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|Publication Type||Book Chapter|
|Year of Publication||2022|
|Authors||Parry, Donald W.|
|Book Title||Old Testament Minute: Isaiah|
|Publisher||Book of Mormon Central|
|Keywords||Bible; Isaiah (Book); Isaiah (Prophet); Old Testament|
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Isaiah 47:1–15 Babylon Will Be Destroyed
These verses pertain to (1) Babylon the great, the ancient Mesopotamian city, and to (2) Babylon the symbol of the world and wickedness—“Go ye out from among the nations, even from Babylon, from the midst of wickedness, which is spiritual Babylon” (Doctrine and Covenants 133:14). Babylon, figuratively, is portrayed as a woman—hence, Lady Babylon, the personification of all evil, is in direct opposition to Lady Zion, the personification of all good. Many terms present Babylon as feminine: “virgin” (47:1; is the Lord mocking Babylon with this term?), “daughter” (47:1, 5), “tender and delicate” (47:1), “veil” (47:2), “mistress” (47:5, 7), and “widow” (47:8–9). Additionally, the Hebrew language uses several feminine verbs that are lost in the English translation. In John’s Revelation, Babylon is also feminine: “whore” (17:1, 15–16); “woman” (17:3–4, 6–7, 9, 18), “mother of harlots” (17:5), “queen” (18:7), and “widow” (18:7).
Lady Babylon, once famous among the nations, has lost her throne, so she comes down from her throne and is now enslaved (to the Persians). She sits in the dust, grinding flour with millstones, the work of slaves (Judg. 16:21; Lamentations 5:11–13). To conduct this menial labor, she has to remove her veil and her robe and uncover her legs so that her skirt does not hinder her work. In a spiritual sense, Babylon (wickedness) is enslaved to Satan, her master.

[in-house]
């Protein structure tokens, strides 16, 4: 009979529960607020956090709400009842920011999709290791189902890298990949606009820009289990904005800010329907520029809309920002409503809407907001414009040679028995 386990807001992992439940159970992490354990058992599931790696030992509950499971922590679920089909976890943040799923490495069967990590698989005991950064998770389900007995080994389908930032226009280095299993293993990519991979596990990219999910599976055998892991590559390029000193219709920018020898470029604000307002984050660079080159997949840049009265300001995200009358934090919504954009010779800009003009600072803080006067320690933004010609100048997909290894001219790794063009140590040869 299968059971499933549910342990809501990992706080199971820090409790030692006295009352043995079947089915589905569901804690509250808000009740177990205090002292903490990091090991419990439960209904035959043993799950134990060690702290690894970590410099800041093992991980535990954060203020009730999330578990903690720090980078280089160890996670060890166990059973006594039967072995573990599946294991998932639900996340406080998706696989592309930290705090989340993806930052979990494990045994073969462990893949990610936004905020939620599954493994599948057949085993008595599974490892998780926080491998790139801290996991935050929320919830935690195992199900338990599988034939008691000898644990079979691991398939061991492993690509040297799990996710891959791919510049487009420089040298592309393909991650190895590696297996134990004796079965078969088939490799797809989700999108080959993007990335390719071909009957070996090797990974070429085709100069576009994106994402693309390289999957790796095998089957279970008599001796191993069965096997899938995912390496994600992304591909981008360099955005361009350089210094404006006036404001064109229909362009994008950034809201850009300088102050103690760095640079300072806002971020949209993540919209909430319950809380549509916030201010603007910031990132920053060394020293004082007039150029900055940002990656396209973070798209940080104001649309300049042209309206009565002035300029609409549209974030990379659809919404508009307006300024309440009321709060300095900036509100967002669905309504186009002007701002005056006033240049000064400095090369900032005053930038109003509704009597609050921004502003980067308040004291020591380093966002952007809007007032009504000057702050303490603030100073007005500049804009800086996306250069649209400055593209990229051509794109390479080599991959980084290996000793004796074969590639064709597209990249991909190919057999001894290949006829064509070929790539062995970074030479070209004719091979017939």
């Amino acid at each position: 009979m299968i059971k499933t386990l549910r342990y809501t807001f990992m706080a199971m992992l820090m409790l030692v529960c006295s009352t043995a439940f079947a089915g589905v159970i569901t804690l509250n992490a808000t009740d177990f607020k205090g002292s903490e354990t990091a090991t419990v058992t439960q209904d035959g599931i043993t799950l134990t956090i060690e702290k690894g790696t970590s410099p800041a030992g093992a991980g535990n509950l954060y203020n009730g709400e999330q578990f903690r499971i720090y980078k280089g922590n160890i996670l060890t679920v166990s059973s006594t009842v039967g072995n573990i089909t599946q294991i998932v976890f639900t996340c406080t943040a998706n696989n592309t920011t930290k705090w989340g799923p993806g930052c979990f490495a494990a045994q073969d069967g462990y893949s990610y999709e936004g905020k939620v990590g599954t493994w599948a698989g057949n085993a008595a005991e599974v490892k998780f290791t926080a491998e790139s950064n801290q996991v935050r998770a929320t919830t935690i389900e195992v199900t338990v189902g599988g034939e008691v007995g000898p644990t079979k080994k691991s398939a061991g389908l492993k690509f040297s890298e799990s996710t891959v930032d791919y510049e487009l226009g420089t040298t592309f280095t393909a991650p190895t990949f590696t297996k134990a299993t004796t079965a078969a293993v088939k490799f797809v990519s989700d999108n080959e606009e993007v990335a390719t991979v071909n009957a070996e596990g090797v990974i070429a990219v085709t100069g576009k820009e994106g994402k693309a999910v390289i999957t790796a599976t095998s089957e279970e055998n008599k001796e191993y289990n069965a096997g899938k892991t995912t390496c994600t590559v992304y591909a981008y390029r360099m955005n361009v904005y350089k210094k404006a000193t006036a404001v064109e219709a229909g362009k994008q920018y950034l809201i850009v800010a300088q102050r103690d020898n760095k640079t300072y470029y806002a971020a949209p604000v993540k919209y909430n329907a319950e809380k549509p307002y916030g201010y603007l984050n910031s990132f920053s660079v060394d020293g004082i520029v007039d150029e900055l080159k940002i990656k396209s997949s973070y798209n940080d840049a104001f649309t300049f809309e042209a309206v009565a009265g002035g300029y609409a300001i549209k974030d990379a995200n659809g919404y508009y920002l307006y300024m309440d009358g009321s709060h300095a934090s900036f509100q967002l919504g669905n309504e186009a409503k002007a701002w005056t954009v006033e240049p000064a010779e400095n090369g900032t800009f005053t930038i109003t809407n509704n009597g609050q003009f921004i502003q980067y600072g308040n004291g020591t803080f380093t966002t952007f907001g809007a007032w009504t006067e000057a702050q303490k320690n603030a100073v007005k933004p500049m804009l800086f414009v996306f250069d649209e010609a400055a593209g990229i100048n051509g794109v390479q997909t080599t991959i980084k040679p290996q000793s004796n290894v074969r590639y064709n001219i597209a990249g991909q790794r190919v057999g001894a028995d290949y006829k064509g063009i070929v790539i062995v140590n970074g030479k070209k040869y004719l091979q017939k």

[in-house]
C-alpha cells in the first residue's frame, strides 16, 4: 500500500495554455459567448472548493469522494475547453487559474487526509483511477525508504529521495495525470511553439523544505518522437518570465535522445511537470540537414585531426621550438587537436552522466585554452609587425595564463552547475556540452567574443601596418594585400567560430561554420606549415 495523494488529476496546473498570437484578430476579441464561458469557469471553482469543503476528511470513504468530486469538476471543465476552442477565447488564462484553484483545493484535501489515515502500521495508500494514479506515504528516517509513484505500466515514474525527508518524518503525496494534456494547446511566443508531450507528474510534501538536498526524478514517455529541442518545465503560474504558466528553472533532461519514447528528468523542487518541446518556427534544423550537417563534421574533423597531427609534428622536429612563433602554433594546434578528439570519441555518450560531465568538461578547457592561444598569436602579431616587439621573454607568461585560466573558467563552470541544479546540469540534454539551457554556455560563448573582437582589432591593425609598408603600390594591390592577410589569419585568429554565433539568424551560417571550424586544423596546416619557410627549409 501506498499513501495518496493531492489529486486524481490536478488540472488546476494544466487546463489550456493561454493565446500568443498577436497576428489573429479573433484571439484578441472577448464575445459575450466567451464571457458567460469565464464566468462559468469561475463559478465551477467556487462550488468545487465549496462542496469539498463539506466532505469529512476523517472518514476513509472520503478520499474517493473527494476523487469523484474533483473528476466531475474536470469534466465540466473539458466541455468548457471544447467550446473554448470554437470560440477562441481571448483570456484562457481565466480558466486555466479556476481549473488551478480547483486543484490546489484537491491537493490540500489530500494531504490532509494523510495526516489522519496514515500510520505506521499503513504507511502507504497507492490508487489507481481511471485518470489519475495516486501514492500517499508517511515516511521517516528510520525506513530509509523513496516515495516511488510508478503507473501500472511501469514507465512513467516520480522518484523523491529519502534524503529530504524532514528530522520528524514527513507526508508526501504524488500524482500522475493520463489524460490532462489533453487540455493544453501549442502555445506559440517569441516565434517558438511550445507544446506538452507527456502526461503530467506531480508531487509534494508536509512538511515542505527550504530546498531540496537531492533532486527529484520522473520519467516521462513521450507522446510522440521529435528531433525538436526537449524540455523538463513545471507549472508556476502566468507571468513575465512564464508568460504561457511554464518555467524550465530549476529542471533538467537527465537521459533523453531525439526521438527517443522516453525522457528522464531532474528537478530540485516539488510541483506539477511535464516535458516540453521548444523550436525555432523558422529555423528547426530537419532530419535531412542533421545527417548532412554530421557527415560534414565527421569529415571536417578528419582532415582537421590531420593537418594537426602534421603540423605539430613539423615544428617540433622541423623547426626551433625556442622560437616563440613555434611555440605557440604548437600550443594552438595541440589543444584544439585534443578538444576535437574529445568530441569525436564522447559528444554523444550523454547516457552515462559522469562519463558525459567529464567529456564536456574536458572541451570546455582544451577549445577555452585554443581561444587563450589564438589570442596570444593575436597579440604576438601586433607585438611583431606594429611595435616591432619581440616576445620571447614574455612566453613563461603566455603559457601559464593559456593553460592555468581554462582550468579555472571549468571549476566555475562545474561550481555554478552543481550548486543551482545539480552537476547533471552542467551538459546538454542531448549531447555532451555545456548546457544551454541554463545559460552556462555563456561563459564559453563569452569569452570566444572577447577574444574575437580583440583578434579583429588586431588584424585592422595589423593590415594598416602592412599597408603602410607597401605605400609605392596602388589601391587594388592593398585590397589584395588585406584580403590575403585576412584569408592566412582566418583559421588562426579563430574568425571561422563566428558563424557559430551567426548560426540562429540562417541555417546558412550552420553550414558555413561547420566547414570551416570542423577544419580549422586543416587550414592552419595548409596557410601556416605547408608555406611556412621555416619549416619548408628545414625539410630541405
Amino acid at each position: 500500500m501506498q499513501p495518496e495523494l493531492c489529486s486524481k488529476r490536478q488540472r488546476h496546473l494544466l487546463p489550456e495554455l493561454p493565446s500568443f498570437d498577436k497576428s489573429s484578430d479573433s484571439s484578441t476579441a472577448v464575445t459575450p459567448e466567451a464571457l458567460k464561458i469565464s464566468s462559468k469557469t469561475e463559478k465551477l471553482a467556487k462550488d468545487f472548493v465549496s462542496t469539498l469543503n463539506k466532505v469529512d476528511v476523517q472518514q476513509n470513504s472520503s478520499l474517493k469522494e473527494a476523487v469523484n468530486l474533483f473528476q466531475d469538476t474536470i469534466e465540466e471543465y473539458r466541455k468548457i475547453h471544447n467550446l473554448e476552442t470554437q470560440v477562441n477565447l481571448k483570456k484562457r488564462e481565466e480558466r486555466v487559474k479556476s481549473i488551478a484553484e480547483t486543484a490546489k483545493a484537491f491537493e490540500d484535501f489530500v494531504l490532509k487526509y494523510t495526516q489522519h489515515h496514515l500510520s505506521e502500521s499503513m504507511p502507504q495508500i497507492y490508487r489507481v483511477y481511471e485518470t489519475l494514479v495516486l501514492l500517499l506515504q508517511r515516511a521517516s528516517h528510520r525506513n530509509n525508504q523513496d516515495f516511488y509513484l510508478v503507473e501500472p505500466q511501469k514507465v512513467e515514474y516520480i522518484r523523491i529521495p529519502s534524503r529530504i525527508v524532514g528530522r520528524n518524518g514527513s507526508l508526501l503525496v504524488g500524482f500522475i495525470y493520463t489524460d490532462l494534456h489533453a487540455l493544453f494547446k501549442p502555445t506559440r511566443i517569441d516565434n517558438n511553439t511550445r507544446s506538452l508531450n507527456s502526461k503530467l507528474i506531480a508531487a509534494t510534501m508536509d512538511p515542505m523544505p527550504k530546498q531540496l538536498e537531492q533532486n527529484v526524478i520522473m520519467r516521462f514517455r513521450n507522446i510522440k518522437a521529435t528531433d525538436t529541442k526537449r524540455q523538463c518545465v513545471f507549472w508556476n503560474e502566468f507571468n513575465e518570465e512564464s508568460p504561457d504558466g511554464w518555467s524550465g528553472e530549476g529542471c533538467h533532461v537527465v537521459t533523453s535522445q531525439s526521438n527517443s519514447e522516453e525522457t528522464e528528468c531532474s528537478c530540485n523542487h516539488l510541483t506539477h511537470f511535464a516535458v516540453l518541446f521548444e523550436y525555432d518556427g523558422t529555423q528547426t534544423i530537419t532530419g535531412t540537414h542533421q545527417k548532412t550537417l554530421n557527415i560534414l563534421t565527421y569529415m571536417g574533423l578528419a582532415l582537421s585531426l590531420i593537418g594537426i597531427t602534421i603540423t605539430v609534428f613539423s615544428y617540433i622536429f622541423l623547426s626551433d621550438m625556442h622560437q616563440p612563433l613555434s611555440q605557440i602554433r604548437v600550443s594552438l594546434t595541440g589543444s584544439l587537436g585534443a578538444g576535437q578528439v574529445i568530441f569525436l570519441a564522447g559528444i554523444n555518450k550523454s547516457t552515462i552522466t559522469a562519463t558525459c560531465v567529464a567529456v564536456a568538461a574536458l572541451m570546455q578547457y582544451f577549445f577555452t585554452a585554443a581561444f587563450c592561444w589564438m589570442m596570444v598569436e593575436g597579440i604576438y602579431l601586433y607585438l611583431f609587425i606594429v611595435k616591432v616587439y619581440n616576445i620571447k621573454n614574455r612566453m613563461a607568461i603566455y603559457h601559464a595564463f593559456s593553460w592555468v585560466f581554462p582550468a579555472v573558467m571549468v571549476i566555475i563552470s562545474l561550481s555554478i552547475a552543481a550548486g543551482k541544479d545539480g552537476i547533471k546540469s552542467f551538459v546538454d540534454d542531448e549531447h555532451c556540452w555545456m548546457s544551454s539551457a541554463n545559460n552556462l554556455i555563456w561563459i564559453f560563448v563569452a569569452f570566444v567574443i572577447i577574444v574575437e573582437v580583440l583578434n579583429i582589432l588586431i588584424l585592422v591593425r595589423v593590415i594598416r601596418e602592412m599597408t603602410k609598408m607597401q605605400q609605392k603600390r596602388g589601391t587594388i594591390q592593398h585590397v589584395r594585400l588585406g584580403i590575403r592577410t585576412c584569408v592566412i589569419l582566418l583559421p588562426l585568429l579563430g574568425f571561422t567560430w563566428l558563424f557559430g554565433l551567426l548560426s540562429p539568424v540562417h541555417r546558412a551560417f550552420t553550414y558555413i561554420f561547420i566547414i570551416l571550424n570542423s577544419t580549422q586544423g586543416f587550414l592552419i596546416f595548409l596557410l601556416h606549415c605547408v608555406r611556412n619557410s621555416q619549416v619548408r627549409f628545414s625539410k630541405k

Your nakedness will be uncovered. In addition to the slave imagery in verses 1–2, verse 3 seems to suggest that Babylon was engaged in infidelity in the sense of worshipping false gods (compare also the imagery in Revelation 17).
Our Redeemer—the Lord of Hosts. The speaker throughout this section is the Redeemer, Jesus Christ.
Lord of Hosts. “Hosts” generally refer to the Lord’s hosts of angels.
My people/My inheritance. Refer to God’s covenant people; He permitted Babylon to conquer His people, but Babylon “showed them no mercy.”
“I will be a mistress forever.” Ancient Babylon thought that she would rule forever as a mighty empire; wickedness (Babylon), too, does not often consider that her pleasures will come to an end. Instead, she was a “lover of pleasures.” She said, “I am, and there is no one besides me” (also repeated in verse 10). This phrase is a truth that God says of Himself (45:5–6, 18, 21–22), so Babylon is essentially stating that she is God.
Babylon will be destroyed quickly (“in one day” and “suddenly”). you will not be able to make atonement. When “evil” and “disaster” come to Babylon, she cannot help herself. She has no power to make an atonement for herself; only God can make an atonement. As it states in verse 15, “There is no one to save [her]” because she ignored the Savior.
your enchantments/your many sorceries. Babylon called on various sorcerers and sorceresses, magicians, astrologers, and the like, but these will not help her at the time of her destruction. Rather, they will be easily destroyed, just as fire consumes dry wood.
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